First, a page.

from across?

Jardino

Senior Member
Korean
topic
During London Fashion Week, buyers from across the world spend around £100m on orders. Many companies are using social media to reach this global market. Burberry puts its catwalk show on the internet so customers can watch online wherever they are.

from across? is it corret to right across from? I can not find ' from across ' in dictioanry.
 
  • Keith Bradford

    Senior Member
    English (Midlands UK)
    This is perfectly correct. It's not a set phrase, just a combination of two prepositions. For example:
    • Seoul and Singapore are the other side of the world from London: they are across the world.
    • Buyers came from Seoul and Singapore: they came from across the world.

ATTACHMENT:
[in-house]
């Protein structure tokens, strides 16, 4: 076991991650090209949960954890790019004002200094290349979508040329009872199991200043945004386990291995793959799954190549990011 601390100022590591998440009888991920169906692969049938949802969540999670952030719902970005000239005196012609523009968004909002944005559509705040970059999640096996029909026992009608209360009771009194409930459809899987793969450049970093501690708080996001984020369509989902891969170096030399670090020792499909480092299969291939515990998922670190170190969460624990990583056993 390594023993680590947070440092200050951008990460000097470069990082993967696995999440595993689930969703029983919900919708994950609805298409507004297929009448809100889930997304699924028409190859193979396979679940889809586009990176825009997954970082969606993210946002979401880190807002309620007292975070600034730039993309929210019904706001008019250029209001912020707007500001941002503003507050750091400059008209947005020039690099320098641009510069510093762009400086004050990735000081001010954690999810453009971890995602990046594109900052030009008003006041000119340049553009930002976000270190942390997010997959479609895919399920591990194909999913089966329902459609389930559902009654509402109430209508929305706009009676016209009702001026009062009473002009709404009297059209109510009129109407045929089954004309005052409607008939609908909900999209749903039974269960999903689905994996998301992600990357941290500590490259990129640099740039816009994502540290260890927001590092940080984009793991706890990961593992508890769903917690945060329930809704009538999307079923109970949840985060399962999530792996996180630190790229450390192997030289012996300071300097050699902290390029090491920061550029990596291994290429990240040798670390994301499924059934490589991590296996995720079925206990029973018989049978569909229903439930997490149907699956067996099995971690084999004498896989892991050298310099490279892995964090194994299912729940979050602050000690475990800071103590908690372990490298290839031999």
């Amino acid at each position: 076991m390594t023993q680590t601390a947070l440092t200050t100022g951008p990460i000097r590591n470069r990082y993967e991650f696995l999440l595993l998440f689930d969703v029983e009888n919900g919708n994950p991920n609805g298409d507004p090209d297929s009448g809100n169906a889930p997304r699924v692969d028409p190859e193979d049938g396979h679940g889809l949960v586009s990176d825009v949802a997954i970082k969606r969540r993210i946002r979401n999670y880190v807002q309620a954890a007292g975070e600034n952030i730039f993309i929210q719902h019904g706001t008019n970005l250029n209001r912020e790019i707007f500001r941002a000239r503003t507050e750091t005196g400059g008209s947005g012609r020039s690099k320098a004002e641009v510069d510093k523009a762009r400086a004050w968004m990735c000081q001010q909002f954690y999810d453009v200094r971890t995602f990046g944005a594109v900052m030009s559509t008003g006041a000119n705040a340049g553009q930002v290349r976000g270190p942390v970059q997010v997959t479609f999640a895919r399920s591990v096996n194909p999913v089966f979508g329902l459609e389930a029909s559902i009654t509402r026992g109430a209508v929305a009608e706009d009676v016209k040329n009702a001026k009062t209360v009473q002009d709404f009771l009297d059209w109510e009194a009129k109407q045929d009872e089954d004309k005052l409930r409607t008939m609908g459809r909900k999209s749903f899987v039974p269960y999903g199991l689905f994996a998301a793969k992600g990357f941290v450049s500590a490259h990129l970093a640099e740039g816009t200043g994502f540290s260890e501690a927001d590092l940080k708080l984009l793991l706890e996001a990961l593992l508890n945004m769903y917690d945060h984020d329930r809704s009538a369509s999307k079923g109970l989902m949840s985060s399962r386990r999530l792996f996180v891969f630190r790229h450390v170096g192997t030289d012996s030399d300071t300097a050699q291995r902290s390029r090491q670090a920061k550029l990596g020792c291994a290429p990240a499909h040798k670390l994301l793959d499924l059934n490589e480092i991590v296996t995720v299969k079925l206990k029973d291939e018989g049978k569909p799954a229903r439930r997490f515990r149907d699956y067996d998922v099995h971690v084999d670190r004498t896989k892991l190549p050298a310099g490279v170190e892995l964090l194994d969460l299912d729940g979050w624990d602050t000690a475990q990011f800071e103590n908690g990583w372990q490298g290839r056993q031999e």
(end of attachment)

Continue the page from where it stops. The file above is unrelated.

lingobingo

    Senior Member
    English - England
    I would say that “across the world” certainly is a set phrase, but it doesn’t work very well when preceded by “from”. In that case “[from] all over the world” is much more common.
     

    Barque

    Senior Member
    Tamil
    "From across" sounds all right to me but I think the intended meaning here is better expressed by "from around the world" or "from all over the world" as Lingobingo says.

    I can not find ' from across ' in dictioanry.
    I cannot find "from across" in the dictionary.

    Dictionaries define single words and idioms and set phrases, not common combinations.
     

    lingobingo

    Senior Member
    English - England
    I didn’t mean to suggest you can’t say “from across the world” — if you search it, Google will immediately come up with more than 50 million hits for it!

    But with “from”, “all over the world” is much more common, as N-Grams also confirm.
     
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